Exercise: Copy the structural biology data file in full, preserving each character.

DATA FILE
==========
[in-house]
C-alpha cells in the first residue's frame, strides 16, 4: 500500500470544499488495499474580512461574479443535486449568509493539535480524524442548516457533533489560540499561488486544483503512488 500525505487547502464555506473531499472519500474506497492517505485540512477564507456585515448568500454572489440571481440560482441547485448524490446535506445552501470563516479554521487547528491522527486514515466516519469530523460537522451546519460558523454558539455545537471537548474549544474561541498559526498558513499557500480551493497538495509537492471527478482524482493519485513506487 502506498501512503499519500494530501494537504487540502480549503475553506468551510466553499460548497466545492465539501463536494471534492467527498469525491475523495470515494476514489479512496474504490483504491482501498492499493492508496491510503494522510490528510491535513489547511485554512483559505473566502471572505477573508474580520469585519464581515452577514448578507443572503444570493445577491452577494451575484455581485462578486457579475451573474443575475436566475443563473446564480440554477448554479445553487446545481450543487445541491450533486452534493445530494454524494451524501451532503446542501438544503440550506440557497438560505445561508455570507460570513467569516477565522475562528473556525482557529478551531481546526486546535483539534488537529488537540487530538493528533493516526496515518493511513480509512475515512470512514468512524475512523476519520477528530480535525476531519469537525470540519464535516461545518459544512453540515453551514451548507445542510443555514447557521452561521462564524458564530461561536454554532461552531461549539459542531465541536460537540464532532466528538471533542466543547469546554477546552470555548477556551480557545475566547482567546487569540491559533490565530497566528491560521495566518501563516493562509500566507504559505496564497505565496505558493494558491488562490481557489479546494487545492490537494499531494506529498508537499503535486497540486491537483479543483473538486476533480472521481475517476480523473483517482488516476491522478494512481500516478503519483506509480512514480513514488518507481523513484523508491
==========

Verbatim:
[in-house]
C-alpha cells in the first residue's frame, strides 16, 4: 500500500470544499488495499474580512461574479443535486449568509493539535480524524442548516457533533489560540499561488486544483503512488 500525505487547502464555506473531499472519500474506497492517505485540512477564507456585515448568500454572489440571481440560482441547485448524490446535506445552501470563516479554521487547528491522527486514515466516519469530523460537522451546519460558523454558539455545537471537548474549544474561541498559526498558513499557500480551493497538495509537492471527478482524482493519485513506487 502506498501512503499519500494530501494537504487540502480549503475553506468551510466553499460548497466545492465539501463536494471534492467527498469525491475523495470515494476514489479512496474504490483504491482501498492499493492508496491510503494522510490528510491535513489547511485554512483559505473566502471572505477573508474580520469585519464581515452577514448578507443572503444570493445577491452577494451575484455581485462578486457579475451573474443575475436566475443563473446564480440554477448554479445553487446545481450543487445541491450533486452534493445530494454524494451524501451532503446542501438544503440550506440557497438560505445561508455570507460570513467569516477565522475562528473556525482557529478551531481546526486546535483539534488537529488537540487530538493528533493516526496515518493511513480509512475515512470512514468512524475512523476519520477528530480535525476531519469537525470540519464535516461545518459544512453540515453551514451548507445542510443555514447557521452561521462564524458564530461561536454554532461552531461549539459542531465541536460537540464532532466528538471533542466543547469546554477546552470555548477556551480557545475566547482567546487569540491559533490565530497566528491560521495566518501563516493562509500566507504559505496564497505565496505558493494558491488562490481557489479546494487545492490537494499531494506529498508537499503535486497540486491537483479543483473538486476533480472521481475517476480523473483517482488516476491522478494512481500516478503519483506509480512514480513514488518507481523513484523508491